The first comparison with deep-sky targets happened under favorable conditions, a temperature of 0°C and acceptable skies, but with a half moon above the horizon. Both cameras were given sufficient time to reach their operating temperature. Due to the glare from the moon, the watec generated a flat-white image with the default framegrabber settings. I adjusted the settings for the watec and mintron cameras, so that both generated the best possible raw images. With these settings though, both cameras generated completely black/useless dark images, so the shown images are a sum of dark images only, without dark frame subtraction. This causes the background-brightness-gradient and strong bright glow on the left side of the mintron image.
|Summed image of 560 raw Mintron images with 2.5 seconds per image, with a 100m/2.8 lens|
|Summed image of 139 Watec images with 10.2 seconds per image, with a 100mm/2.8 lens|
As the mount used was well aligned, there was hardly a drift of the scene across the chip, which would have been a usefull way to avoid the vertical variations in brightness and the non-round star images of the Mintron images. The Watec does not have that problem.
The limiting magnitude reached by both cameras is not that different. Still, the difference between the cameras is visible. Certainly, the watec makes it far easier to acchieve aesthetically pleasing images, as the background brightness is uniform and the star-images are not distorted.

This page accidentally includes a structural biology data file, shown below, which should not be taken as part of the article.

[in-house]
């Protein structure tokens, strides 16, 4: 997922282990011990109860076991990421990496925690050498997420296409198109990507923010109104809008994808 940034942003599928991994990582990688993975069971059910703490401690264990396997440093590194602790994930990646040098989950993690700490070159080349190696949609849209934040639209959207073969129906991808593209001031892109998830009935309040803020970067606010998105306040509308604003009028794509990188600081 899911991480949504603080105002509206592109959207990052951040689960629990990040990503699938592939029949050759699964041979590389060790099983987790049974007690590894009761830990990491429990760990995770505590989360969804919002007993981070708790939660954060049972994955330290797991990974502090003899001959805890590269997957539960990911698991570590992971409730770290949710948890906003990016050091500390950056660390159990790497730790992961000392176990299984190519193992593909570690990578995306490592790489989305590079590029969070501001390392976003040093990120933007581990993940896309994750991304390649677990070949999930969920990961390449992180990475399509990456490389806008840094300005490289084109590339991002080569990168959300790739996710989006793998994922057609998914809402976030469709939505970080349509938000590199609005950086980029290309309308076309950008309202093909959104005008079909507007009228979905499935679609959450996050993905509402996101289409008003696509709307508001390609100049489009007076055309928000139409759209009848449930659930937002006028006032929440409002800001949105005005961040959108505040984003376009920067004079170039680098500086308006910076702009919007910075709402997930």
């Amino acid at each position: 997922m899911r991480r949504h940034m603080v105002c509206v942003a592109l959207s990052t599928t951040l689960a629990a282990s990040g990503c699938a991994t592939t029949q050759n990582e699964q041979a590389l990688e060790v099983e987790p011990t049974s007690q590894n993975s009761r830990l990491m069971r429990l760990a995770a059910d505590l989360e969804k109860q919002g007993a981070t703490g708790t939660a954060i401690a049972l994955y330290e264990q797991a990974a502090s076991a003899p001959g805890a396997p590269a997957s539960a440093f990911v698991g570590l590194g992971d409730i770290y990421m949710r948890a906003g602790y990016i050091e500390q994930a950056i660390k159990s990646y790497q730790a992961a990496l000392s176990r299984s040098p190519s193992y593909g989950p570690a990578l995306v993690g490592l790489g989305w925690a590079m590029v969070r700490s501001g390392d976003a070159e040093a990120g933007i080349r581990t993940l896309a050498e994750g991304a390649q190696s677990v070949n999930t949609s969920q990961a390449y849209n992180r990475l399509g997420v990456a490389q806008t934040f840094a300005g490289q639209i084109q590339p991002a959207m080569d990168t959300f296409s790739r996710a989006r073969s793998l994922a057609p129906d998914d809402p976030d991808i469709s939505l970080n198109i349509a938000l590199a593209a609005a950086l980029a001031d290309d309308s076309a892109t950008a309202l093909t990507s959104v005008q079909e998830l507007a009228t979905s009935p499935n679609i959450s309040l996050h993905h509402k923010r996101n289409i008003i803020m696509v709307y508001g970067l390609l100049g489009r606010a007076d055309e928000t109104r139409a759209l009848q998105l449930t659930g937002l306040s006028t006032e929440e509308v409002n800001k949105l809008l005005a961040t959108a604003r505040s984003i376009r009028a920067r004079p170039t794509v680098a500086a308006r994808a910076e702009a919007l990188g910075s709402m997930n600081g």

The live-image of the Watec is clearly better than that of the Mintron (see below), fainter details are visible, the background is darker and more uniform and the image is also more crisp. For taking long exposures of dsos though, the requirements are somewhat different: The truly interesting comparison between two systems is, to give both cameras the same overall time to take bright and dark images and then compare the resulting processed images.
For this comparison an indoor scene, which could be illuminated in a well controlled way, was imaged for a total of 320seconds with each camera and then identically processed.
|Result of the Mintron: The scene is well visible, but the image suffers from serious noise and the hot piXels leave large gaps in the image. At the left edge a curved structure is visible, where the artificial brightening occurrs in the raw images.|
|Result of the Watec: The image is less noisy then with the Mintron.|
|Raw-image of the Mintron (inverted), hardly anything can be seen here.|
|Raw-image of the Watec (inverted), the Live-image shows the details of the scene quite well. The advantage of the Watec for live-observation is very obvious.|